Units of Cricket

Posted in: Comment

There was a brief flurry of interest last week about bringing back imperial units of measurement.  Well, maybe.  Some never went away of course (pints of beer, miles on roads, etc) while others reside in fond memory.

Do you have a favourite unit of measurement?  Maybe the bushel or the peck?  Or the pole (160 poles to the acre, remember).  Or the cup if you're fond of American recipes?  I've certainly got some unfavourite ones such as the erg and the dyne (much loathed pre-SI units from school physics days – no wonder I was useless at it).  Then there's the foot-poundal which is part of the absolute English system of units.  What?  The scruple must be a strong contender, but only if you have a conscience.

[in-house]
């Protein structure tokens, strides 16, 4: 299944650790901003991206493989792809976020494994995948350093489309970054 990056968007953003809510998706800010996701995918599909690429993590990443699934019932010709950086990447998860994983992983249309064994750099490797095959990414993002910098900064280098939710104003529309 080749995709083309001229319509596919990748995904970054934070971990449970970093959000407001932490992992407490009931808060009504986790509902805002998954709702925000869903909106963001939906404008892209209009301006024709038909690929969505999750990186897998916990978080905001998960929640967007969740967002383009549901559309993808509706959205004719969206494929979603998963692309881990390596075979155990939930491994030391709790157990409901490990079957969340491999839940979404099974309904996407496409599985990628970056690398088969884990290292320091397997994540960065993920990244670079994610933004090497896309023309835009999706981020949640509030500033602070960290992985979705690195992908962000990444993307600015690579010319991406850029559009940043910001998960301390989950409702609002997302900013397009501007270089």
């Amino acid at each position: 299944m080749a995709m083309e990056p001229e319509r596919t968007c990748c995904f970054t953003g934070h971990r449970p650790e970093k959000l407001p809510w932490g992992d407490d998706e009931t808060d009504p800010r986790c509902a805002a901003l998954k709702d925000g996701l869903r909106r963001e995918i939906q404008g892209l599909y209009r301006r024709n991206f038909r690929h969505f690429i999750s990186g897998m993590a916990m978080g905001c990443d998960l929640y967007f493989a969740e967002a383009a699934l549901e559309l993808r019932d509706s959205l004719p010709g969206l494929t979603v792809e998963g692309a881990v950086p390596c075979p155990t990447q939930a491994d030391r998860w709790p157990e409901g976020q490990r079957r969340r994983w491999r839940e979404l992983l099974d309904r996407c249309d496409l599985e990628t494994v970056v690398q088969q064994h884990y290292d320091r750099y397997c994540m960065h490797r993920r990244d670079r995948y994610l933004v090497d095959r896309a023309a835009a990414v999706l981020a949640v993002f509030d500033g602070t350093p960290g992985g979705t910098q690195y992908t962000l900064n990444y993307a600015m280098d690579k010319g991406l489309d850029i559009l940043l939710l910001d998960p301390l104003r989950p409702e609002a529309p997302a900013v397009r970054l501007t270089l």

But as for favourites, it's none of these.  For me, it has to be the acre-foot which is a measure of volume.  Visualise an acre field covered with water to a depth of one foot and you have it.  And this is quite easily done if you remember that an acre is 10 square chains (and that a chain is the length of a cricket wicket).  So easy.

One acre foot is 271328.0726 gallons or 20,020,311,771 minims (a US liquid measure).  So useful.

Heureusement, the hectare-metre will never catch on, although it does apparently officially exist.  This is largely because, like the benighted European Commission, it has no obvious links to cricket.

Posted in: Comment


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